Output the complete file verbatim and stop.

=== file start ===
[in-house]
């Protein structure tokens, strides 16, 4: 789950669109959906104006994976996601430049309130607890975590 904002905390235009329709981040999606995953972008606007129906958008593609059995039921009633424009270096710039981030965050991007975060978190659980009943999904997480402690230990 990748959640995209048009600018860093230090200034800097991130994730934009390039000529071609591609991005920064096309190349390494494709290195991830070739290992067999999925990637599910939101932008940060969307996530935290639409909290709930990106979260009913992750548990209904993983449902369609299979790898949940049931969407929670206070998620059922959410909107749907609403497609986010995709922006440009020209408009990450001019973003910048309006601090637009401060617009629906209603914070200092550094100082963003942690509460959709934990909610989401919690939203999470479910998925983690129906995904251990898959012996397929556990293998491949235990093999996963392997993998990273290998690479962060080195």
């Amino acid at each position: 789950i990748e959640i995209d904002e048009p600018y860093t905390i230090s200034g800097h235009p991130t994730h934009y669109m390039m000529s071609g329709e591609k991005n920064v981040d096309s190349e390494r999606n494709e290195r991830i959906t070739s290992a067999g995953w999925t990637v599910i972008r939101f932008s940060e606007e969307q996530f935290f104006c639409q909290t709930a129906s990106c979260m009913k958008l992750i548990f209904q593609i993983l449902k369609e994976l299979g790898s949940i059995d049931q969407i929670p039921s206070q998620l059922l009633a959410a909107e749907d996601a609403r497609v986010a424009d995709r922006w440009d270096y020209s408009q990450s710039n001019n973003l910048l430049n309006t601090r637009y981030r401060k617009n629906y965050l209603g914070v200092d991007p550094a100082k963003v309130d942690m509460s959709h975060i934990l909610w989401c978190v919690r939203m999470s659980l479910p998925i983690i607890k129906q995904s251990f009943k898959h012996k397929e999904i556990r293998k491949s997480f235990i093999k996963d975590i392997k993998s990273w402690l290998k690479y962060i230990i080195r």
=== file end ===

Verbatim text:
[in-house]
């Protein structure tokens, strides 16, 4: 789950669109959906104006994976996601430049309130607890975590 904002905390235009329709981040999606995953972008606007129906958008593609059995039921009633424009270096710039981030965050991007975060978190659980009943999904997480402690230990 990748959640995209048009600018860093230090200034800097991130994730934009390039000529071609591609991005920064096309190349390494494709290195991830070739290992067999999925990637599910939101932008940060969307996530935290639409909290709930990106979260009913992750548990209904993983449902369609299979790898949940049931969407929670206070998620059922959410909107749907609403497609986010995709922006440009020209408009990450001019973003910048309006601090637009401060617009629906209603914070200092550094100082963003942690509460959709934990909610989401919690939203999470479910998925983690129906995904251990898959012996397929556990293998491949235990093999996963392997993998990273290998690479962060080195």
């Amino acid at each position: 789950i990748e959640i995209d904002e048009p600018y860093t905390i230090s200034g800097h235009p991130t994730h934009y669109m390039m000529s071609g329709e591609k991005n920064v981040d096309s190349e390494r999606n494709e290195r991830i959906t070739s290992a067999g995953w999925t990637v599910i972008r939101f932008s940060e606007e969307q996530f935290f104006c639409q909290t709930a129906s990106c979260m009913k958008l992750i548990f209904q593609i993983l449902k369609e994976l299979g790898s949940i059995d049931q969407i929670p039921s206070q998620l059922l009633a959410a909107e749907d996601a609403r497609v986010a424009d995709r922006w440009d270096y020209s408009q990450s710039n001019n973003l910048l430049n309006t601090r637009y981030r401060k617009n629906y965050l209603g914070v200092d991007p550094a100082k963003v309130d942690m509460s959709h975060i934990l909610w989401c978190v919690r939203m999470s659980l479910p998925i983690i607890k129906q995904s251990f009943k898959h012996k397929e999904i556990r293998k491949s997480f235990i093999k996963d975590i392997k993998s990273w402690l290998k690479y962060i230990i080195r």